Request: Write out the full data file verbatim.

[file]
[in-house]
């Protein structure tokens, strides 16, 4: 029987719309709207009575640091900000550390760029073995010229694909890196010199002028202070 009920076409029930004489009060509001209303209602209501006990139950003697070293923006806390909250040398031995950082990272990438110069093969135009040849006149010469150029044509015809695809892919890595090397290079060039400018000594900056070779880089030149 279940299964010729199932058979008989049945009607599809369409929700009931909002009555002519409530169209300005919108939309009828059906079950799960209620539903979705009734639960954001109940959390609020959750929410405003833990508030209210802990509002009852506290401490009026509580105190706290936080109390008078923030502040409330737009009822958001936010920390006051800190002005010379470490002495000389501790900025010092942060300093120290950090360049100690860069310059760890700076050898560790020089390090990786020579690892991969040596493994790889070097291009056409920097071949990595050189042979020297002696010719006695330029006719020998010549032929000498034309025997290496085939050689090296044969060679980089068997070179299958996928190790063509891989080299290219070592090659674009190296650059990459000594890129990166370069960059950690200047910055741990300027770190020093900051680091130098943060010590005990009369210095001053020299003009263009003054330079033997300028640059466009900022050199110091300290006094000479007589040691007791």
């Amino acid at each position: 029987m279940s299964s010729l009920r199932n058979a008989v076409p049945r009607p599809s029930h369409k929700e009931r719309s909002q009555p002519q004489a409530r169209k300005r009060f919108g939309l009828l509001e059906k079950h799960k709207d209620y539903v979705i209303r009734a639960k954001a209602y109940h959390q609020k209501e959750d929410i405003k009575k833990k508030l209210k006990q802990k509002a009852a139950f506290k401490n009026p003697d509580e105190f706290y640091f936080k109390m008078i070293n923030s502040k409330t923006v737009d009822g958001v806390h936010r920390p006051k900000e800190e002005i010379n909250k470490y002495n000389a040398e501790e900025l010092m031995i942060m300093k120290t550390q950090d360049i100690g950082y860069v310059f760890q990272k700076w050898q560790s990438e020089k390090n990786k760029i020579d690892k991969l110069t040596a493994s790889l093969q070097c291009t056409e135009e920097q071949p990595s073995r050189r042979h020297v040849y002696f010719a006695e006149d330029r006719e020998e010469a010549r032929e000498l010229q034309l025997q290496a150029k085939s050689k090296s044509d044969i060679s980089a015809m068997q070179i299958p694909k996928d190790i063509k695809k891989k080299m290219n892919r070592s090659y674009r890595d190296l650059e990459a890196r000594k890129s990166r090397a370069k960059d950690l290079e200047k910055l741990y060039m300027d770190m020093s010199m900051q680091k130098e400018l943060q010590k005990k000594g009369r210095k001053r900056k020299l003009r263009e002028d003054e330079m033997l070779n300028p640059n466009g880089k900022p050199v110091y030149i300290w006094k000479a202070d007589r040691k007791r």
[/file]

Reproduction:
[in-house]
């Protein structure tokens, strides 16, 4: 029987719309709207009575640091900000550390760029073995010229694909890196010199002028202070 009920076409029930004489009060509001209303209602209501006990139950003697070293923006806390909250040398031995950082990272990438110069093969135009040849006149010469150029044509015809695809892919890595090397290079060039400018000594900056070779880089030149 279940299964010729199932058979008989049945009607599809369409929700009931909002009555002519409530169209300005919108939309009828059906079950799960209620539903979705009734639960954001109940959390609020959750929410405003833990508030209210802990509002009852506290401490009026509580105190706290936080109390008078923030502040409330737009009822958001936010920390006051800190002005010379470490002495000389501790900025010092942060300093120290950090360049100690860069310059760890700076050898560790020089390090990786020579690892991969040596493994790889070097291009056409920097071949990595050189042979020297002696010719006695330029006719020998010549032929000498034309025997290496085939050689090296044969060679980089068997070179299958996928190790063509891989080299290219070592090659674009190296650059990459000594890129990166370069960059950690200047910055741990300027770190020093900051680091130098943060010590005990009369210095001053020299003009263009003054330079033997300028640059466009900022050199110091300290006094000479007589040691007791």
């Amino acid at each position: 029987m279940s299964s010729l009920r199932n058979a008989v076409p049945r009607p599809s029930h369409k929700e009931r719309s909002q009555p002519q004489a409530r169209k300005r009060f919108g939309l009828l509001e059906k079950h799960k709207d209620y539903v979705i209303r009734a639960k954001a209602y109940h959390q609020k209501e959750d929410i405003k009575k833990k508030l209210k006990q802990k509002a009852a139950f506290k401490n009026p003697d509580e105190f706290y640091f936080k109390m008078i070293n923030s502040k409330t923006v737009d009822g958001v806390h936010r920390p006051k900000e800190e002005i010379n909250k470490y002495n000389a040398e501790e900025l010092m031995i942060m300093k120290t550390q950090d360049i100690g950082y860069v310059f760890q990272k700076w050898q560790s990438e020089k390090n990786k760029i020579d690892k991969l110069t040596a493994s790889l093969q070097c291009t056409e135009e920097q071949p990595s073995r050189r042979h020297v040849y002696f010719a006695e006149d330029r006719e020998e010469a010549r032929e000498l010229q034309l025997q290496a150029k085939s050689k090296s044509d044969i060679s980089a015809m068997q070179i299958p694909k996928d190790i063509k695809k891989k080299m290219n892919r070592s090659y674009r890595d190296l650059e990459a890196r000594k890129s990166r090397a370069k960059d950690l290079e200047k910055l741990y060039m300027d770190m020093s010199m900051q680091k130098e400018l943060q010590k005990k000594g009369r210095k001053r900056k020299l003009r263009e002028d003054e330079m033997l070779n300028p640059n466009g880089k900022p050199v110091y030149i300290w006094k000479a202070d007589r040691k007791r």